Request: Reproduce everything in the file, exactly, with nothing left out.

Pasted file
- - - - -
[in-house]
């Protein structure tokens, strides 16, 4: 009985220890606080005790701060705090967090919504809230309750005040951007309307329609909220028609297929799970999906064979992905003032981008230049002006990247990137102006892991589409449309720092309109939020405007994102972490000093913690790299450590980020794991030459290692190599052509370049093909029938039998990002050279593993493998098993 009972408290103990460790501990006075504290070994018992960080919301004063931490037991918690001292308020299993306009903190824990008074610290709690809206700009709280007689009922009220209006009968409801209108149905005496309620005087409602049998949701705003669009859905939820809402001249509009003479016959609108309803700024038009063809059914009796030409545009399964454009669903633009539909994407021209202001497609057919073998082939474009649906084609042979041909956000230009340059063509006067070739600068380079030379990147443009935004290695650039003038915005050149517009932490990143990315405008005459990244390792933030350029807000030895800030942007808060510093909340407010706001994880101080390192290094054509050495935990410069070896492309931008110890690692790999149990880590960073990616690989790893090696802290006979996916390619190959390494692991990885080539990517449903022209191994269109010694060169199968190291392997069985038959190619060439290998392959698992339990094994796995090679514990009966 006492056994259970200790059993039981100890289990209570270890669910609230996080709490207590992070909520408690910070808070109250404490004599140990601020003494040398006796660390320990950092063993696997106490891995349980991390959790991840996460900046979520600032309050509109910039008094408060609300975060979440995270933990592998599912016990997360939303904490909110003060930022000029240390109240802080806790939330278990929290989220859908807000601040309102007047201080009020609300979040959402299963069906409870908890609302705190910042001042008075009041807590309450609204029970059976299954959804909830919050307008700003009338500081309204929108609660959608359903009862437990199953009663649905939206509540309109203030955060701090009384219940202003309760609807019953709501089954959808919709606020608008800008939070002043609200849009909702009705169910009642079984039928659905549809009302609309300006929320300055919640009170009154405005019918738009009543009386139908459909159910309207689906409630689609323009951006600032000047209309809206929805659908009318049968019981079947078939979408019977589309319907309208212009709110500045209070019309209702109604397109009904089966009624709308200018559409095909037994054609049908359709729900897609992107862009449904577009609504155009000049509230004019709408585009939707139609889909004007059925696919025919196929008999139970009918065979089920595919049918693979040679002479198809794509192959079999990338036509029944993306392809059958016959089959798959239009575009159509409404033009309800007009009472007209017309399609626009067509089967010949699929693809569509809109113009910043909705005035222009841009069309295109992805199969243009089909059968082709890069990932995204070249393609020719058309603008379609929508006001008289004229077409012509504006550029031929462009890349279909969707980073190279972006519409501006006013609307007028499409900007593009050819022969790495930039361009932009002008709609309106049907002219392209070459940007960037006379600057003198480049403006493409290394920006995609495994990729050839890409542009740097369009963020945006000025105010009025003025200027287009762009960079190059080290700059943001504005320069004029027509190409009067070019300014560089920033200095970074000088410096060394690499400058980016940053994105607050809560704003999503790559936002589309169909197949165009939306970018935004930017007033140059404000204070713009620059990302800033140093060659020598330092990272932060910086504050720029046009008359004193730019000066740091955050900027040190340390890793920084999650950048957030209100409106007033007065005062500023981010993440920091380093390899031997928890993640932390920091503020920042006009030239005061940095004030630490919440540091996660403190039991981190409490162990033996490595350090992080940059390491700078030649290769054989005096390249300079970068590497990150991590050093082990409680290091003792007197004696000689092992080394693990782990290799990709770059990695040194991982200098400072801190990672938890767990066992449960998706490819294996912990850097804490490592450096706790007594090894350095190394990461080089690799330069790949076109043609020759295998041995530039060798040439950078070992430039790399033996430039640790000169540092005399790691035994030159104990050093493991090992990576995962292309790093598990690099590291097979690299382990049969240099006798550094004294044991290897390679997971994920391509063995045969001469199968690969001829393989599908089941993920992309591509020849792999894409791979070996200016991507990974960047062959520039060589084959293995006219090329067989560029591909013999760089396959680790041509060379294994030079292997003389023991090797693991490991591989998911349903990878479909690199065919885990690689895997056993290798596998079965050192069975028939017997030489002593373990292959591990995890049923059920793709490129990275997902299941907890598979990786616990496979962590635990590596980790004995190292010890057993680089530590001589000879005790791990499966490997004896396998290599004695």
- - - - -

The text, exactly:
[in-house]
């Protein structure tokens, strides 16, 4: 009985220890606080005790701060705090967090919504809230309750005040951007309307329609909220028609297929799970999906064979992905003032981008230049002006990247990137102006892991589409449309720092309109939020405007994102972490000093913690790299450590980020794991030459290692190599052509370049093909029938039998990002050279593993493998098993 009972408290103990460790501990006075504290070994018992960080919301004063931490037991918690001292308020299993306009903190824990008074610290709690809206700009709280007689009922009220209006009968409801209108149905005496309620005087409602049998949701705003669009859905939820809402001249509009003479016959609108309803700024038009063809059914009796030409545009399964454009669903633009539909994407021209202001497609057919073998082939474009649906084609042979041909956000230009340059063509006067070739600068380079030379990147443009935004290695650039003038915005050149517009932490990143990315405008005459990244390792933030350029807000030895800030942007808060510093909340407010706001994880101080390192290094054509050495935990410069070896492309931008110890690692790999149990880590960073990616690989790893090696802290006979996916390619190959390494692991990885080539990517449903022209191994269109010694060169199968190291392997069985038959190619060439290998392959698992339990094994796995090679514990009966 006492056994259970200790059993039981100890289990209570270890669910609230996080709490207590992070909520408690910070808070109250404490004599140990601020003494040398006796660390320990950092063993696997106490891995349980991390959790991840996460900046979520600032309050509109910039008094408060609300975060979440995270933990592998599912016990997360939303904490909110003060930022000029240390109240802080806790939330278990929290989220859908807000601040309102007047201080009020609300979040959402299963069906409870908890609302705190910042001042008075009041807590309450609204029970059976299954959804909830919050307008700003009338500081309204929108609660959608359903009862437990199953009663649905939206509540309109203030955060701090009384219940202003309760609807019953709501089954959808919709606020608008800008939070002043609200849009909702009705169910009642079984039928659905549809009302609309300006929320300055919640009170009154405005019918738009009543009386139908459909159910309207689906409630689609323009951006600032000047209309809206929805659908009318049968019981079947078939979408019977589309319907309208212009709110500045209070019309209702109604397109009904089966009624709308200018559409095909037994054609049908359709729900897609992107862009449904577009609504155009000049509230004019709408585009939707139609889909004007059925696919025919196929008999139970009918065979089920595919049918693979040679002479198809794509192959079999990338036509029944993306392809059958016959089959798959239009575009159509409404033009309800007009009472007209017309399609626009067509089967010949699929693809569509809109113009910043909705005035222009841009069309295109992805199969243009089909059968082709890069990932995204070249393609020719058309603008379609929508006001008289004229077409012509504006550029031929462009890349279909969707980073190279972006519409501006006013609307007028499409900007593009050819022969790495930039361009932009002008709609309106049907002219392209070459940007960037006379600057003198480049403006493409290394920006995609495994990729050839890409542009740097369009963020945006000025105010009025003025200027287009762009960079190059080290700059943001504005320069004029027509190409009067070019300014560089920033200095970074000088410096060394690499400058980016940053994105607050809560704003999503790559936002589309169909197949165009939306970018935004930017007033140059404000204070713009620059990302800033140093060659020598330092990272932060910086504050720029046009008359004193730019000066740091955050900027040190340390890793920084999650950048957030209100409106007033007065005062500023981010993440920091380093390899031997928890993640932390920091503020920042006009030239005061940095004030630490919440540091996660403190039991981190409490162990033996490595350090992080940059390491700078030649290769054989005096390249300079970068590497990150991590050093082990409680290091003792007197004696000689092992080394693990782990290799990709770059990695040194991982200098400072801190990672938890767990066992449960998706490819294996912990850097804490490592450096706790007594090894350095190394990461080089690799330069790949076109043609020759295998041995530039060798040439950078070992430039790399033996430039640790000169540092005399790691035994030159104990050093493991090992990576995962292309790093598990690099590291097979690299382990049969240099006798550094004294044991290897390679997971994920391509063995045969001469199968690969001829393989599908089941993920992309591509020849792999894409791979070996200016991507990974960047062959520039060589084959293995006219090329067989560029591909013999760089396959680790041509060379294994030079292997003389023991090797693991490991591989998911349903990878479909690199065919885990690689895997056993290798596998079965050192069975028939017997030489002593373990292959591990995890049923059920793709490129990275997902299941907890598979990786616990496979962590635990590596980790004995190292010890057993680089530590001589000879005790791990499966490997004896396998290599004695």